Scotland's place in Europe: assessment of UK Government's proposed future relationship with the EU

Our assessment of the UK Government's proposed future relationship with the EU.

5. Conclusion: coalescing around a better alternative

48. What is now evident is that under the deal negotiated by the UK Government we would be taken out of the European Union, the most successful and developed international partnership in the world on the vaguest set of aspirations. With all the key decisions to be taken on a future partnership yet to be negotiated a lengthy period of uncertainty is set to continue. When combined with the restrictions that the European Union will inevitably have to place on a non-member – or a ‘third country’ – this will undoubtedly leave this country less well-off economically, socially, democratically and reputationally.

49. It is simply not true for the UK Government to present this deal as the only choice for the country. The Prime Minister’s repeated claim that the only alternative is ‘no deal’ is disingenuous, presenting anyone who opposes her with a wholly false choice. We believe that something better is possible, something that secures a better outcome for Scotland and the UK as a whole.

50. Our assessment on some of the key issues as above, demonstrates the negative impact of the Prime Minister’s deal on this country, both now and for future generations. It is our responsibility as a Government to be clear that this is not good enough for Scotland. It clearly and unequivocally fails to satisfy the five interests set out by the First Minister in July 2016 shortly after the EU referendum.

51. A free trade agreement where Scotland’s key sectors are ignored will do untold damage to our Economic interests; a meagre commitment by the UK Government to non-regression in the field of social and employment rights will leave our interests in Social Protection fundamentally undermined; our desire to act in Solidarity with our neighbours in relation to security and justice, climate change, and other global challenges will be lessened; as a smaller player we will lose out on Influence in the world. Furthermore the UK Government’s approach to these negotiations and engagement with the devolved administrations demonstrates a re-centralisation of power putting our influence over existing areas of devolved competence at risk. Above all, both the process of these negotiations and the outcome which has been delivered, demonstrate a disregard for the Democratic interests of Scotland, and the 62% of people in Scotland who voted to remain in the European Union.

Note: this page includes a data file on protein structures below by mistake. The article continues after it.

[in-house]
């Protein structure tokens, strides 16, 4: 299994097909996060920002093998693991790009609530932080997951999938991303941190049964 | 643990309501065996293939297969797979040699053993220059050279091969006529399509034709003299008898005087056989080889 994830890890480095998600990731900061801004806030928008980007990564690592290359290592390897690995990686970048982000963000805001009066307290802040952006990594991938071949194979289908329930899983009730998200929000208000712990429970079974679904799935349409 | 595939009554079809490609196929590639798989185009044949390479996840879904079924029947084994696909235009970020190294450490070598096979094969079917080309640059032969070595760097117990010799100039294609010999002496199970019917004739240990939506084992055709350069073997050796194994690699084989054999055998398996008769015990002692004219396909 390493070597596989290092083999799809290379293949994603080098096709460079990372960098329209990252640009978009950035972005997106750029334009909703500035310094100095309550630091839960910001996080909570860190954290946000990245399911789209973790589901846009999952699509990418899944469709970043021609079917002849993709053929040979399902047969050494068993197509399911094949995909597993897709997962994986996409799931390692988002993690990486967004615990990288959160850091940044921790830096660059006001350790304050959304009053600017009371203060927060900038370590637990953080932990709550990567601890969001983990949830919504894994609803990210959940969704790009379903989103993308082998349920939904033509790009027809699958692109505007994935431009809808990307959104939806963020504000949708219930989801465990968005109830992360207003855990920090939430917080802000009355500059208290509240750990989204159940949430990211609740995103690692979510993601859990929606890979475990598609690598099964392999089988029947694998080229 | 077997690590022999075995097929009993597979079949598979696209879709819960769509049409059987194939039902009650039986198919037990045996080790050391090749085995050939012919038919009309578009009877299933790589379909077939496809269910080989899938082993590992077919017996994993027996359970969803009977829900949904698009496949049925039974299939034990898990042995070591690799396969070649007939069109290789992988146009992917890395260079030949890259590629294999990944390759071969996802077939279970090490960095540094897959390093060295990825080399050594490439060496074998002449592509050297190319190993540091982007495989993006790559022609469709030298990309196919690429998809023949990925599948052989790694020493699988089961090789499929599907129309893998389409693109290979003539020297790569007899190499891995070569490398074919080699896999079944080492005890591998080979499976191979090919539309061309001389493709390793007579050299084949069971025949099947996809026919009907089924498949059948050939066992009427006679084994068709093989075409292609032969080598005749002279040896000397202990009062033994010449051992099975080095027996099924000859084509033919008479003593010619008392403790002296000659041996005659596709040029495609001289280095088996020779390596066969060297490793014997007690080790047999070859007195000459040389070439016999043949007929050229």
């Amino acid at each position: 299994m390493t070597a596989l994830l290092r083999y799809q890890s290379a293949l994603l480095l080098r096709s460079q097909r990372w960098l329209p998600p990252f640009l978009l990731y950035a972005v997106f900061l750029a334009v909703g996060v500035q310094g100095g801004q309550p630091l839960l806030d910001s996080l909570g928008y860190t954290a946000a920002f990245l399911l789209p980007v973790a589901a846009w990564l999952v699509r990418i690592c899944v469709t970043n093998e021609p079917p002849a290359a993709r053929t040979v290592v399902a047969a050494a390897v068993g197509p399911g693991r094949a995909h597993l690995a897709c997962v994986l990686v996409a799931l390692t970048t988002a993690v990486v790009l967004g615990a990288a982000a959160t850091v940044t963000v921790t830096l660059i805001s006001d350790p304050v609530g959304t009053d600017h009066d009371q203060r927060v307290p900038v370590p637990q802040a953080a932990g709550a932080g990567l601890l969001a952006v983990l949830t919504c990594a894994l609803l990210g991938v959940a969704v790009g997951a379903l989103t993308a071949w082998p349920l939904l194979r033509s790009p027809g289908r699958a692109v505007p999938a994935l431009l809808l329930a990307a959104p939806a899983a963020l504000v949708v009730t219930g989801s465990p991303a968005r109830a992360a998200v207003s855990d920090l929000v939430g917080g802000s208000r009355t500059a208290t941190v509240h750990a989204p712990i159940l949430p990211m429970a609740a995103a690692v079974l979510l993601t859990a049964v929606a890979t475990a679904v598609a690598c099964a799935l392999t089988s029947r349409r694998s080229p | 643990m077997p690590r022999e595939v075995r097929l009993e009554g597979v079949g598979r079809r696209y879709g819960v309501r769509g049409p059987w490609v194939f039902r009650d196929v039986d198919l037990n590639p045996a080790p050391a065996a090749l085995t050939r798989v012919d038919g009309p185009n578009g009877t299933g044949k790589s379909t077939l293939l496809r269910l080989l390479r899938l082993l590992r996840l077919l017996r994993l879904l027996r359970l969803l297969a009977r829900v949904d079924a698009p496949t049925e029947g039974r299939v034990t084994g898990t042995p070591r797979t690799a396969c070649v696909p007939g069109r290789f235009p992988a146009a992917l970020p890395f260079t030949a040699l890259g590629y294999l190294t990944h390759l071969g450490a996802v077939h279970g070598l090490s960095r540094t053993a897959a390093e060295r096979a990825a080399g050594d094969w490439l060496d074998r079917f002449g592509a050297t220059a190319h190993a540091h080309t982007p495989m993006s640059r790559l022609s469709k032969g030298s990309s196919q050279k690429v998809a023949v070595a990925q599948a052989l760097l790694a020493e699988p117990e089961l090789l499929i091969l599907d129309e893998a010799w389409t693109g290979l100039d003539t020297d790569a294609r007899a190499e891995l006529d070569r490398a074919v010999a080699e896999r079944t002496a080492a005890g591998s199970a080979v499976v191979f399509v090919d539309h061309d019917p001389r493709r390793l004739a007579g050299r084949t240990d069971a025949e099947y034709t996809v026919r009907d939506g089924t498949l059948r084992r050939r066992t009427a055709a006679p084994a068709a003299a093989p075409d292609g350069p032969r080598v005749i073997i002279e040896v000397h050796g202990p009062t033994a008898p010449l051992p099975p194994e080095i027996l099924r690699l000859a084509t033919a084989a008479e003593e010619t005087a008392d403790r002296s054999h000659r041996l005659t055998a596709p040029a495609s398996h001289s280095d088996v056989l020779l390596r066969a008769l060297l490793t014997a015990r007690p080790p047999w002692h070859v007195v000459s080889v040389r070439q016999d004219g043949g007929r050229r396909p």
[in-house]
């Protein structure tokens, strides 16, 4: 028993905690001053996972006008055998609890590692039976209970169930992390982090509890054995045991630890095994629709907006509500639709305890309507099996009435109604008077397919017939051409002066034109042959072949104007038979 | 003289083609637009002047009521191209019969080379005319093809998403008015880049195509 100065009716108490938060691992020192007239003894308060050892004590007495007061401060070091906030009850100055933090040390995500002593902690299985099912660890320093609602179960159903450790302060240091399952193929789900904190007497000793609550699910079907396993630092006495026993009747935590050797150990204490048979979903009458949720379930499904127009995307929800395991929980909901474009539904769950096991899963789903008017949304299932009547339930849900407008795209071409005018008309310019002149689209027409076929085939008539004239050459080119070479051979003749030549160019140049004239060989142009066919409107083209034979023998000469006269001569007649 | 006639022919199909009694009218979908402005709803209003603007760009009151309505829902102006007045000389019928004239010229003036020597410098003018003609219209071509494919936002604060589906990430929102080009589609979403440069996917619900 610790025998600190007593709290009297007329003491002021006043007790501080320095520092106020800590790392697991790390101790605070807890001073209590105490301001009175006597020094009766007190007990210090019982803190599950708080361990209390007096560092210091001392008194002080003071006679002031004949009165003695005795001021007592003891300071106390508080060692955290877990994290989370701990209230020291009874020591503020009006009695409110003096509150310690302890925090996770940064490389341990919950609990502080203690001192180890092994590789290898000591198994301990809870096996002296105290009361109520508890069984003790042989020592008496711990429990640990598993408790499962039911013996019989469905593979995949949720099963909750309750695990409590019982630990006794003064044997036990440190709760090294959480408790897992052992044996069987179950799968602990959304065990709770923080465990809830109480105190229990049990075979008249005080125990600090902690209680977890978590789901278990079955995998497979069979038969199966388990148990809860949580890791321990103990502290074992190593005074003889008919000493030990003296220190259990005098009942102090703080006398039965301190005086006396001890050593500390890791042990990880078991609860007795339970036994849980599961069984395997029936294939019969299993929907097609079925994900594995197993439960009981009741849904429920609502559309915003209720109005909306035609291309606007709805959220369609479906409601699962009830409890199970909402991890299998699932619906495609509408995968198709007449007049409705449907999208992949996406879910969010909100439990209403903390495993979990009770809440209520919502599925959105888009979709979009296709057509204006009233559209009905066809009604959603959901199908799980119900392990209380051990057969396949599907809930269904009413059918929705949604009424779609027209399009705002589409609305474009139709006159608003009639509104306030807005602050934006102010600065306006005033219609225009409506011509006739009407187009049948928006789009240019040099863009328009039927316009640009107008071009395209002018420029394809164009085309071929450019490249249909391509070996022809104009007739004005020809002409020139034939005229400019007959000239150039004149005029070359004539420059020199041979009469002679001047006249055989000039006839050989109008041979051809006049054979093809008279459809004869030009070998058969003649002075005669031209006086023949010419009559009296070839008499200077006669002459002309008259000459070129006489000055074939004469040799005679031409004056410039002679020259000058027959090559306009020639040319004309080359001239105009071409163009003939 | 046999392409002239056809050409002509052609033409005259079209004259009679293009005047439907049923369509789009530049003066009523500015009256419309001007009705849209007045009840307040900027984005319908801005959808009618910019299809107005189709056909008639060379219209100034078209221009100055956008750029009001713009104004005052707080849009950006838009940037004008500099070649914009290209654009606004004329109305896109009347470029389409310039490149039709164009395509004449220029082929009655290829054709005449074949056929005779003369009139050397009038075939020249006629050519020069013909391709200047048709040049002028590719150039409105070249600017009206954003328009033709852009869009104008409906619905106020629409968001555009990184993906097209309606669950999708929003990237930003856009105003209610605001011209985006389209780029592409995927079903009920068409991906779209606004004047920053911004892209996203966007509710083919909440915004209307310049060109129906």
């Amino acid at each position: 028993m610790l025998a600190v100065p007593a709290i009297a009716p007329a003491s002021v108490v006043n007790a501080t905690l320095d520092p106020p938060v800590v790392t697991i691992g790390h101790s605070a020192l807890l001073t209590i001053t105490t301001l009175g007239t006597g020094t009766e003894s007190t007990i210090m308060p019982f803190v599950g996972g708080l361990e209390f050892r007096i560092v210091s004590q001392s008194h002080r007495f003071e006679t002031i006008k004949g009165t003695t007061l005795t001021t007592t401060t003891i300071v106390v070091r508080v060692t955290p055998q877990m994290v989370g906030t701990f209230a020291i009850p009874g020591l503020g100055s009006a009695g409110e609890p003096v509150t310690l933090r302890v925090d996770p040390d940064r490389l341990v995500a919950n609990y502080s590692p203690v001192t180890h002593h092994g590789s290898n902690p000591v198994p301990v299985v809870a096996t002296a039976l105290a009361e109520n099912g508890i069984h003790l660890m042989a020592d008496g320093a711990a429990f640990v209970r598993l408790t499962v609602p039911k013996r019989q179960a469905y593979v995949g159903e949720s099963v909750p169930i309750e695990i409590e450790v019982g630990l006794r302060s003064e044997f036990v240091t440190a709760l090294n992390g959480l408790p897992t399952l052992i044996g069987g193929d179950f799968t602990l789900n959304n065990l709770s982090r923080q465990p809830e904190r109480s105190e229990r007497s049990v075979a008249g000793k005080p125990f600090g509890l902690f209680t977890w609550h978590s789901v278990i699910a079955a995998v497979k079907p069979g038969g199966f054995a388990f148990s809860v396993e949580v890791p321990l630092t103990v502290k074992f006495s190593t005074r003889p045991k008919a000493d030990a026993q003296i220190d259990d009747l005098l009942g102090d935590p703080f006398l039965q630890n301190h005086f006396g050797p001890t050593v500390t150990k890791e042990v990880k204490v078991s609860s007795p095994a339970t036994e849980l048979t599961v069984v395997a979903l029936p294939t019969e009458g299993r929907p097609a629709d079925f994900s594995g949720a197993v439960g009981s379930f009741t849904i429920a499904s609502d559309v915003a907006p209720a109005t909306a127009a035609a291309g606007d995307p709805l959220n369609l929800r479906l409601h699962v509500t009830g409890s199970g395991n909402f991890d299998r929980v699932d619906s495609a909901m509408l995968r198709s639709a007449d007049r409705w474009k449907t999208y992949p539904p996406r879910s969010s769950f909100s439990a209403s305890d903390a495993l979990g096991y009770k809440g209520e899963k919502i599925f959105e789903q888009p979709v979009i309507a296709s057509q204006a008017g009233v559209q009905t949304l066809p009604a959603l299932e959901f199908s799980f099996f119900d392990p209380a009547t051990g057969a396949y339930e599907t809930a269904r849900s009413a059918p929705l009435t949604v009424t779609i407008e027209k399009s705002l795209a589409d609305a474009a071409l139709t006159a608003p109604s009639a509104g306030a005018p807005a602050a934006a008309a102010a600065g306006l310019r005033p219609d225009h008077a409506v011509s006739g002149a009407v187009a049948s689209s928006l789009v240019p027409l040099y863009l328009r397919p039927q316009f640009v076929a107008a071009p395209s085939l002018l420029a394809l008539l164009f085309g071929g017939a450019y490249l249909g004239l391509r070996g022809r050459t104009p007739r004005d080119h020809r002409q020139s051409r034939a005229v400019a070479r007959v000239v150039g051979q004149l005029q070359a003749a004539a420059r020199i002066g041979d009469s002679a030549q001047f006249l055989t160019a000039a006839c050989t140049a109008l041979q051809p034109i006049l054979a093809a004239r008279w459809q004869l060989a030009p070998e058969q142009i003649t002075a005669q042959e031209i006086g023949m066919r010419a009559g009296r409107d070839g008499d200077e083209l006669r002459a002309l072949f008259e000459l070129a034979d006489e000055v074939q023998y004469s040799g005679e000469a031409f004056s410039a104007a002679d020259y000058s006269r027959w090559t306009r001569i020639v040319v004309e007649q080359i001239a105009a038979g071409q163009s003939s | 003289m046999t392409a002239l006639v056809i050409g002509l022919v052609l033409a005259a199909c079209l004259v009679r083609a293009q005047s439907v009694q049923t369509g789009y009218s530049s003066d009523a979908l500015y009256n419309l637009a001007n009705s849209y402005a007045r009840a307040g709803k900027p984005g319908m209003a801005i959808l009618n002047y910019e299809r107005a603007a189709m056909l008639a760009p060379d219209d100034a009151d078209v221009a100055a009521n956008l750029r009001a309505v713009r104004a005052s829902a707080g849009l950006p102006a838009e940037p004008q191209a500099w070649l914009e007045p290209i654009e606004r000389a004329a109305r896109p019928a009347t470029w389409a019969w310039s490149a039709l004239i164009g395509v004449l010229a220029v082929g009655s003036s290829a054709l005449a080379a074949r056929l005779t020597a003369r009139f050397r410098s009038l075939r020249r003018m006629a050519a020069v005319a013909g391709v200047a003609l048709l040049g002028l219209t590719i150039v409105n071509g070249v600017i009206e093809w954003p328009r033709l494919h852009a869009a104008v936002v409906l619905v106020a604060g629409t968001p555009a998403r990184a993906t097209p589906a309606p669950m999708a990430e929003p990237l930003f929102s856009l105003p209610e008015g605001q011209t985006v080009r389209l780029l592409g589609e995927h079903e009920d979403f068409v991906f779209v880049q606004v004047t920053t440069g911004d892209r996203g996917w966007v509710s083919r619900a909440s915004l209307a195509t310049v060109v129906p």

52. There is presently real doubt over whether there is a parliamentary majority for the Prime Minister’s deal when it comes to the House of Commons for the so called meaningful vote. That vote is being falsely described by the UK Government as a choice between the deal which they have agreed with the EU or a no-deal. The impact of no deal, both short- and long-term, would be so critical and damaging that a responsible government should rule it out, rather than present it as the only alternative.

53. It is necessary, however, that while we call on the UK Government to rule out a no deal outcome, unless and until that happens, we will continue to prepare for it to the best of our ability given the situation we have been placed in, responsibly protecting Scotland’s interests whatever the outcome.

54. The House of Commons still has an opportunity to reject the UK Government’s proposed deal and seek a better alternative. The Scottish Government is clear that that must be a commitment to retaining permanent membership of the European Single Market and Customs Union (a well understood, existing construct) and that we would support a second vote on EU membership which includes the option to remain.

55. Neither a bad deal nor no deal are acceptable. That is why the Scottish Government, recognising that what is on the table bears no resemblance to what was sold to voters in 2016, supports a second referendum, acknowledging this would almost certainly require the UK Government to request an extension of the Article 50 withdrawal procedure as provided for in the EU Treaties. That would present an opportunity – although not a guarantee as the result in the rest of the UK may not change - for the people of Scotland to have their views respected in the way that they were not in the first referendum on 2016. The Scottish Government believes that the only way to guarantee that the wishes of the people of Scotland are respected is to become an independent country and that the treatment of Scotland throughout the Brexit process has demonstrated the costs to the Scottish economy and society from not enjoying that independent status.

56. The Scottish Government is calling on all those who, like us, cannot accept what is currently on the table to come together, coalescing around the pressing need for a change of approach. We will work with anyone of good will on such an endeavour.


Email: Ellen Leaver

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